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Out to Launch?: "Mystery Missile" off California Coast Was Probably Just an Airliner, Pentagon Says

A mysterious streak in the sky captured on tape by a news helicopter may have been a passenger plane en route to Phoenix
Jet airplane contrail



Hendrik Harms via Wikimedia Commons

When the crew of a KCBS television news helicopter caught sight of a growing, glowing streak in the evening sky off the southern California coast November 8, experts and amateurs alike began to wonder just what this "mystery missile" was.

To the dismay of conspiracy theorists everywhere, the sky trail seems to have been caused by an ordinary passenger plane, according to the Pentagon and some independent experts. "It's clearly an airplane contrail," says John Pike, director of GlobalSecurity.org in Alexandria, Va. Aside from the visual evidence, which Pike says looks more like the trail of a jet than the trail of a rocket, "every non-airplane explanation requires heroic assumptions," such as an undetected foreign attack off the coast. "Possibly it's the blue whales signaling to the space people," Pike says, tongue in cheek. "Possibly it's the finger of God foretelling the doom of Los Angeles."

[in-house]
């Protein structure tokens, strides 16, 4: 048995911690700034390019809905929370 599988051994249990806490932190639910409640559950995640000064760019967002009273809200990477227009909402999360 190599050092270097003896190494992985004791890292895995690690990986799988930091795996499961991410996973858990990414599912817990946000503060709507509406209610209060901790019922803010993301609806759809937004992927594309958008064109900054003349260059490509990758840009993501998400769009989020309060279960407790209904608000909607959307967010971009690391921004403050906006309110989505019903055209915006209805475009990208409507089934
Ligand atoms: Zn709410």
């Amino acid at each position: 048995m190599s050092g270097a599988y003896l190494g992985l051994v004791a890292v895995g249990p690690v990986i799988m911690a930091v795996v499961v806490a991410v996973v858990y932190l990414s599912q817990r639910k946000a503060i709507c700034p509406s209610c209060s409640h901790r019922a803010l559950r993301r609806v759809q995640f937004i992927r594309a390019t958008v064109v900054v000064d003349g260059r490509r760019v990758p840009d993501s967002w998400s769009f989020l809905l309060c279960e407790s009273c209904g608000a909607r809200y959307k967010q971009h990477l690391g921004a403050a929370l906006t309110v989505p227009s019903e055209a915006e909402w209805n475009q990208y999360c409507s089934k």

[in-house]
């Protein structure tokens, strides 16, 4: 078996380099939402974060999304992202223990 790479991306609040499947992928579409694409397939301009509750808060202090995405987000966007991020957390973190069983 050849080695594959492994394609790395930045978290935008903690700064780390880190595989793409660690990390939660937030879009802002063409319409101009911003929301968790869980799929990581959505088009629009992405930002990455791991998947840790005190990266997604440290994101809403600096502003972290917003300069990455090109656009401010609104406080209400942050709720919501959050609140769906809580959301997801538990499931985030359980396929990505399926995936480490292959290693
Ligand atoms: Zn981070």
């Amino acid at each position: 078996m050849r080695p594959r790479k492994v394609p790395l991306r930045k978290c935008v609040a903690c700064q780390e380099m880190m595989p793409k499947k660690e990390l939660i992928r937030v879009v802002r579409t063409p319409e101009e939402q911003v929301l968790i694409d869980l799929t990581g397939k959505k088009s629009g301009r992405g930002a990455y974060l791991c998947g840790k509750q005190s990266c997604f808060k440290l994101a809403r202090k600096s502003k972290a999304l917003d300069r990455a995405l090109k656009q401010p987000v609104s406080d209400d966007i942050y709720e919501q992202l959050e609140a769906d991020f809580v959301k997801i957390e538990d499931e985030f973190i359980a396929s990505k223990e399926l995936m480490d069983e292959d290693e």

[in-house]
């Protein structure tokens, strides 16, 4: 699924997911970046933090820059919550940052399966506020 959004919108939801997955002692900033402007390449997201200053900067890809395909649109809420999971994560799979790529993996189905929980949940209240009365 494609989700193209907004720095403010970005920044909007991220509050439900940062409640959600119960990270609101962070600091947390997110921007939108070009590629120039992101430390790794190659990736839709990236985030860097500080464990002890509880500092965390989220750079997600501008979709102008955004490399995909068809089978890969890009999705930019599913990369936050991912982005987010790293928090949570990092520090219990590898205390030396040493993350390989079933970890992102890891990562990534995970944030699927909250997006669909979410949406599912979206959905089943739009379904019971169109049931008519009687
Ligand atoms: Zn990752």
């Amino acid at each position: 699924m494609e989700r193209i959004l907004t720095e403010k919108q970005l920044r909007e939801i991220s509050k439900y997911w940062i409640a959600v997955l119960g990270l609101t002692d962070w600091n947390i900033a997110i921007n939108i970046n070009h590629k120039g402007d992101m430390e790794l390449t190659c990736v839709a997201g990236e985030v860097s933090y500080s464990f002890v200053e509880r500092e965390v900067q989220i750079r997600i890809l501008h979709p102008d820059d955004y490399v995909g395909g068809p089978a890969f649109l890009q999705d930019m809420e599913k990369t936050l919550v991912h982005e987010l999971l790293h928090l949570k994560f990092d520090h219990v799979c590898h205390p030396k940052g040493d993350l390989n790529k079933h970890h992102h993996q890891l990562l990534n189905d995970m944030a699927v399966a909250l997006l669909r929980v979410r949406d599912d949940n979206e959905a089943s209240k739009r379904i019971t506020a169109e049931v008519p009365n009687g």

The airplane explanation was put forth rather quickly by Contrail Science, which demonstrated how an airplane flying horizontally toward a viewer can, from certain perspectives, mimic the appearance of a rocket flying vertically into the sky. The Web site and others even identified a likely suspect for the optical illusion: U.S. Airways flight 808, from Honolulu to Phoenix.

The KCBS news copter observation can be explained by a fortuitous alignment of flight path and viewer, combined with clear skies that allow the contrail to be visible all the way to the horizon. "Normally the airplane is going to be flying at some direction other than straight toward you, and normally you're not going to see it at sunset with clear skies," Pike says. "It is unusual but not unprecedented," he adds, noting that Contrail Science has a number of photographic examples.

The simple explanation also agrees with the military's inquiry, which turned up no missile launches—planned or accidental, foreign or domestic—that would fit the bill. In an e-mail, U.S. Department of Defense spokesperson Col. Dave Lapan said he informed the Pentagon press corps November 10 that "there is no evidence to suggest that the condensation trail observed off the coast of southern California on Monday evening was anything other than a contrail from an aircraft."

But Theodore Postol, a professor of science, technology and international security at the Massachusetts Institute of Technology, is not yet convinced. The Pentagon, he wrote in an e-mail, has provided no detailed information to support the aircraft claim. "One of their jobs is to provide air surveillance for the country, and they should be able to provide a convincing analysis supported by data for their conclusion," said Postol, who furnished photographs of the mystery contrail along with remarkably similar pictures of solid-propellant missile launches. "I do not know what to think at this point," he said, "but one thing is for sure, the Pentagon has not provided a plausible explanation of the observed event."

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